“Scholarship” Revisions (Set 2: Qualitative Reform)
- The only mandatory items should be their GPA performance.
- If the chapter underperforms then they should be required to take part in academic consultations the following year and submit their academic criteria and initiatives (read: not a “plan”).
- There should be one common set of standards for all members (new and initiated) based on their GPA and whether it meets a universal standard for the chapter.
“Chapter Education” Revisions (Set 1: Time Sensitivity)
- The Event Confirmation Form should be held on file and should include an agenda and the other requested information. There is no reason for a separate submission – chapters will just summarize things to meet the criteria.
- New Member Education Plan – Given the number of points here, and that chapters are required to reach 1,300 points to be in “good standing” I’d just recommend chapters copy & paste any new member education plan resource they can find on the internet to save them some time. The ones that write stuff up just to meet these points are likely doing that anyway.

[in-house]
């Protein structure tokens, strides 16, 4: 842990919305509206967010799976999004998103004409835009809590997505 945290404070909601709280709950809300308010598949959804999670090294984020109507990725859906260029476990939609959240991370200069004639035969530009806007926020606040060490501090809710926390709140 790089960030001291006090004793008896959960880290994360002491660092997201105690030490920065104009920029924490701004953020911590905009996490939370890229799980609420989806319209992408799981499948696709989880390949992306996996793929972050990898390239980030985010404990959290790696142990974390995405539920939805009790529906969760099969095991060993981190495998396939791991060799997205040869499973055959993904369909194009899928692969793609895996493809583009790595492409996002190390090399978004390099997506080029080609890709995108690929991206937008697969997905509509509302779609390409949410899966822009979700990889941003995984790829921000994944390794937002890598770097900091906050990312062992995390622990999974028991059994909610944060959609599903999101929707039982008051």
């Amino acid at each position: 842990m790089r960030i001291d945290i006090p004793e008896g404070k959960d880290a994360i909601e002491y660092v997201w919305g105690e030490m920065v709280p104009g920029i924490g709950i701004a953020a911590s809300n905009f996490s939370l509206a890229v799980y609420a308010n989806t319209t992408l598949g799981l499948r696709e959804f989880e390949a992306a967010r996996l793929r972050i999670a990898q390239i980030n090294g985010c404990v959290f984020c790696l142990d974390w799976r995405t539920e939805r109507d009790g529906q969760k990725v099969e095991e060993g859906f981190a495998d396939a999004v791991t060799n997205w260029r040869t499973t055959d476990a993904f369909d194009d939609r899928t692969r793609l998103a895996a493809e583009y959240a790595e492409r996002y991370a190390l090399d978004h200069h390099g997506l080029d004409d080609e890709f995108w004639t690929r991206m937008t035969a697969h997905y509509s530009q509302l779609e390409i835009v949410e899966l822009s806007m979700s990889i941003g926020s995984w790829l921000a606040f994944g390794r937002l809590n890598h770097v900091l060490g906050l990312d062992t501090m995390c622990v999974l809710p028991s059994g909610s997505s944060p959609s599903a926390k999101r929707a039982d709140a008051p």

- 3, 4 & 5 are completed by staff, no suggestions here
“Chapter Education” Revisions (Set 2: Qualitative Reform)
- Scrap the required elements of the Chapter Retreat. Request all other information as a part of the Event Confirmation Form & advise accordingly. – Remember: We’re going for something qualitative. Take note of red flags and address them, don’t make the haystack too large so that you miss red flags.
- Scrap the required elements of the New Member Education Plan: Instead, require that it abide by all campus and fraternity policies, or mandate that all chapters adopt certain requirements in their NME plan. You can still require that it be submitted, but use this as an opportunity to make sure it meets a simple, minimum standard – then offer suggestions for improvement.